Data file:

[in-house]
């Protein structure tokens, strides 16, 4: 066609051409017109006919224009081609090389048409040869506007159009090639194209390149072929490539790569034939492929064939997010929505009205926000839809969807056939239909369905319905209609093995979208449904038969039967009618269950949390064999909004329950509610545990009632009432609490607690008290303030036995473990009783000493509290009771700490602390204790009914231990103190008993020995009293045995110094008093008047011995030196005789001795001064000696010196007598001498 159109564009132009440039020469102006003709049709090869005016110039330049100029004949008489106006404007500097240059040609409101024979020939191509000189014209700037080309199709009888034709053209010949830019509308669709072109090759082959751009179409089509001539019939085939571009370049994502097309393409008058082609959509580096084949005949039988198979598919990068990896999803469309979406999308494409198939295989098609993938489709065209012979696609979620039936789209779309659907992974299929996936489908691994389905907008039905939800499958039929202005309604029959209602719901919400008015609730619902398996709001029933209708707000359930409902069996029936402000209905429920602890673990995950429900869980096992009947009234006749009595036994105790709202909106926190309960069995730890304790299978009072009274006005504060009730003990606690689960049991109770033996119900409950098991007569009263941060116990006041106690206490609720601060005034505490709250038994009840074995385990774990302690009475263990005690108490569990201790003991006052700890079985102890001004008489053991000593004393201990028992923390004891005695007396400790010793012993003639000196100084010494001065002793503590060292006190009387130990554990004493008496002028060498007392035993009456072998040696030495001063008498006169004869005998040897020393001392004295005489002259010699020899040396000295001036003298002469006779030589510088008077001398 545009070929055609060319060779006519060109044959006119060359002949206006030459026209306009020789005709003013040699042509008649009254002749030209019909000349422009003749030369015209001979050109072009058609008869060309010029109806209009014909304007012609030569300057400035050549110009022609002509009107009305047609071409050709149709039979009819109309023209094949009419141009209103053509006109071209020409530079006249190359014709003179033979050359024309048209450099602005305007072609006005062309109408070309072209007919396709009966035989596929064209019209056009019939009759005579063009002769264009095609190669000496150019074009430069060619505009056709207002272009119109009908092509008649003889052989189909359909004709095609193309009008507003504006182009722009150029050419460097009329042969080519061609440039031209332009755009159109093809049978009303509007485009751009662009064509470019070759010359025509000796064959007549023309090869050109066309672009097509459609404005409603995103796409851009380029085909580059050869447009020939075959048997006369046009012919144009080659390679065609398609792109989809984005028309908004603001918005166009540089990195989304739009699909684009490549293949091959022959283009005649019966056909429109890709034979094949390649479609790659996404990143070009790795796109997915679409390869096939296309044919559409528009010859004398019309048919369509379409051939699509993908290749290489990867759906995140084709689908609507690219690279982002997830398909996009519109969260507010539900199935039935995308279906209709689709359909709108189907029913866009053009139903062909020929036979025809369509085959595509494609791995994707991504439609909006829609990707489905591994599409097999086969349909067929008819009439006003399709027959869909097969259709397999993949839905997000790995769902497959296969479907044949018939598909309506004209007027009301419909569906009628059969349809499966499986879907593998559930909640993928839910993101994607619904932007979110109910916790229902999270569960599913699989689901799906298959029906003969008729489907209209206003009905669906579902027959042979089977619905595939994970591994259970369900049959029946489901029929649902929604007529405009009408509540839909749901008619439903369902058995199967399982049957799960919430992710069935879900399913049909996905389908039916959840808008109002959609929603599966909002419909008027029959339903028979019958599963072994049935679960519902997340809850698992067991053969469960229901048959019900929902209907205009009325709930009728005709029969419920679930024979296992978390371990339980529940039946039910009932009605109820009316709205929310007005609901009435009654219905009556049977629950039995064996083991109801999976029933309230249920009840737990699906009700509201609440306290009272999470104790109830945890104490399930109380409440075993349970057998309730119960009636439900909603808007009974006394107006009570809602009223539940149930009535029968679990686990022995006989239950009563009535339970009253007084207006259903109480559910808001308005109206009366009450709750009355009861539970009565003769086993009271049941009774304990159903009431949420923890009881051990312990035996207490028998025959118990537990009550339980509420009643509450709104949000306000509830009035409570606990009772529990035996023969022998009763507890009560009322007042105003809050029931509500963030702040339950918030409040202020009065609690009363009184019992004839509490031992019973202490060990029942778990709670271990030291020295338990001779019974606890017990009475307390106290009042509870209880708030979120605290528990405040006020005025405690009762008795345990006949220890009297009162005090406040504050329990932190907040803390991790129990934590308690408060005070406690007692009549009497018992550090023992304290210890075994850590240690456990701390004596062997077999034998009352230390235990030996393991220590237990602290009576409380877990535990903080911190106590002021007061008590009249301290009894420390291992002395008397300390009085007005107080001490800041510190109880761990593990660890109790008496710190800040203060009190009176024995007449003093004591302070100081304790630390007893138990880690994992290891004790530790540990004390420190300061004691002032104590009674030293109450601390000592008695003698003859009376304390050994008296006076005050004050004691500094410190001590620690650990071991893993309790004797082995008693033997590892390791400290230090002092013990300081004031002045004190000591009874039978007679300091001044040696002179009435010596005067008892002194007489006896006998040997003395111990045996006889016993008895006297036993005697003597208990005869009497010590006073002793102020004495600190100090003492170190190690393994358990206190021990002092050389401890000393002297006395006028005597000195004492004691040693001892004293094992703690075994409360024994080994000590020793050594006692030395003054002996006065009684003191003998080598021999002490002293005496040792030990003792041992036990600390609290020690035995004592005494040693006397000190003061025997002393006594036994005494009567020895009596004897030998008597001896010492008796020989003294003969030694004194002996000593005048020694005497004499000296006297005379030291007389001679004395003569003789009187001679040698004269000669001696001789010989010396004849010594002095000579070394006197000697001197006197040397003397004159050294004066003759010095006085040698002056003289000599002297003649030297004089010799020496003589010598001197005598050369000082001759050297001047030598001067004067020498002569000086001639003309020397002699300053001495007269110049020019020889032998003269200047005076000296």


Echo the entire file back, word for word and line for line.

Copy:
[in-house]
């Protein structure tokens, strides 16, 4: 066609051409017109006919224009081609090389048409040869506007159009090639194209390149072929490539790569034939492929064939997010929505009205926000839809969807056939239909369905319905209609093995979208449904038969039967009618269950949390064999909004329950509610545990009632009432609490607690008290303030036995473990009783000493509290009771700490602390204790009914231990103190008993020995009293045995110094008093008047011995030196005789001795001064000696010196007598001498 159109564009132009440039020469102006003709049709090869005016110039330049100029004949008489106006404007500097240059040609409101024979020939191509000189014209700037080309199709009888034709053209010949830019509308669709072109090759082959751009179409089509001539019939085939571009370049994502097309393409008058082609959509580096084949005949039988198979598919990068990896999803469309979406999308494409198939295989098609993938489709065209012979696609979620039936789209779309659907992974299929996936489908691994389905907008039905939800499958039929202005309604029959209602719901919400008015609730619902398996709001029933209708707000359930409902069996029936402000209905429920602890673990995950429900869980096992009947009234006749009595036994105790709202909106926190309960069995730890304790299978009072009274006005504060009730003990606690689960049991109770033996119900409950098991007569009263941060116990006041106690206490609720601060005034505490709250038994009840074995385990774990302690009475263990005690108490569990201790003991006052700890079985102890001004008489053991000593004393201990028992923390004891005695007396400790010793012993003639000196100084010494001065002793503590060292006190009387130990554990004493008496002028060498007392035993009456072998040696030495001063008498006169004869005998040897020393001392004295005489002259010699020899040396000295001036003298002469006779030589510088008077001398 545009070929055609060319060779006519060109044959006119060359002949206006030459026209306009020789005709003013040699042509008649009254002749030209019909000349422009003749030369015209001979050109072009058609008869060309010029109806209009014909304007012609030569300057400035050549110009022609002509009107009305047609071409050709149709039979009819109309023209094949009419141009209103053509006109071209020409530079006249190359014709003179033979050359024309048209450099602005305007072609006005062309109408070309072209007919396709009966035989596929064209019209056009019939009759005579063009002769264009095609190669000496150019074009430069060619505009056709207002272009119109009908092509008649003889052989189909359909004709095609193309009008507003504006182009722009150029050419460097009329042969080519061609440039031209332009755009159109093809049978009303509007485009751009662009064509470019070759010359025509000796064959007549023309090869050109066309672009097509459609404005409603995103796409851009380029085909580059050869447009020939075959048997006369046009012919144009080659390679065609398609792109989809984005028309908004603001918005166009540089990195989304739009699909684009490549293949091959022959283009005649019966056909429109890709034979094949390649479609790659996404990143070009790795796109997915679409390869096939296309044919559409528009010859004398019309048919369509379409051939699509993908290749290489990867759906995140084709689908609507690219690279982002997830398909996009519109969260507010539900199935039935995308279906209709689709359909709108189907029913866009053009139903062909020929036979025809369509085959595509494609791995994707991504439609909006829609990707489905591994599409097999086969349909067929008819009439006003399709027959869909097969259709397999993949839905997000790995769902497959296969479907044949018939598909309506004209007027009301419909569906009628059969349809499966499986879907593998559930909640993928839910993101994607619904932007979110109910916790229902999270569960599913699989689901799906298959029906003969008729489907209209206003009905669906579902027959042979089977619905595939994970591994259970369900049959029946489901029929649902929604007529405009009408509540839909749901008619439903369902058995199967399982049957799960919430992710069935879900399913049909996905389908039916959840808008109002959609929603599966909002419909008027029959339903028979019958599963072994049935679960519902997340809850698992067991053969469960229901048959019900929902209907205009009325709930009728005709029969419920679930024979296992978390371990339980529940039946039910009932009605109820009316709205929310007005609901009435009654219905009556049977629950039995064996083991109801999976029933309230249920009840737990699906009700509201609440306290009272999470104790109830945890104490399930109380409440075993349970057998309730119960009636439900909603808007009974006394107006009570809602009223539940149930009535029968679990686990022995006989239950009563009535339970009253007084207006259903109480559910808001308005109206009366009450709750009355009861539970009565003769086993009271049941009774304990159903009431949420923890009881051990312990035996207490028998025959118990537990009550339980509420009643509450709104949000306000509830009035409570606990009772529990035996023969022998009763507890009560009322007042105003809050029931509500963030702040339950918030409040202020009065609690009363009184019992004839509490031992019973202490060990029942778990709670271990030291020295338990001779019974606890017990009475307390106290009042509870209880708030979120605290528990405040006020005025405690009762008795345990006949220890009297009162005090406040504050329990932190907040803390991790129990934590308690408060005070406690007692009549009497018992550090023992304290210890075994850590240690456990701390004596062997077999034998009352230390235990030996393991220590237990602290009576409380877990535990903080911190106590002021007061008590009249301290009894420390291992002395008397300390009085007005107080001490800041510190109880761990593990660890109790008496710190800040203060009190009176024995007449003093004591302070100081304790630390007893138990880690994992290891004790530790540990004390420190300061004691002032104590009674030293109450601390000592008695003698003859009376304390050994008296006076005050004050004691500094410190001590620690650990071991893993309790004797082995008693033997590892390791400290230090002092013990300081004031002045004190000591009874039978007679300091001044040696002179009435010596005067008892002194007489006896006998040997003395111990045996006889016993008895006297036993005697003597208990005869009497010590006073002793102020004495600190100090003492170190190690393994358990206190021990002092050389401890000393002297006395006028005597000195004492004691040693001892004293094992703690075994409360024994080994000590020793050594006692030395003054002996006065009684003191003998080598021999002490002293005496040792030990003792041992036990600390609290020690035995004592005494040693006397000190003061025997002393006594036994005494009567020895009596004897030998008597001896010492008796020989003294003969030694004194002996000593005048020694005497004499000296006297005379030291007389001679004395003569003789009187001679040698004269000669001696001789010989010396004849010594002095000579070394006197000697001197006197040397003397004159050294004066003759010095006085040698002056003289000599002297003649030297004089010799020496003589010598001197005598050369000082001759050297001047030598001067004067020498002569000086001639003309020397002699300053001495007269110049020019020889032998003269200047005076000296």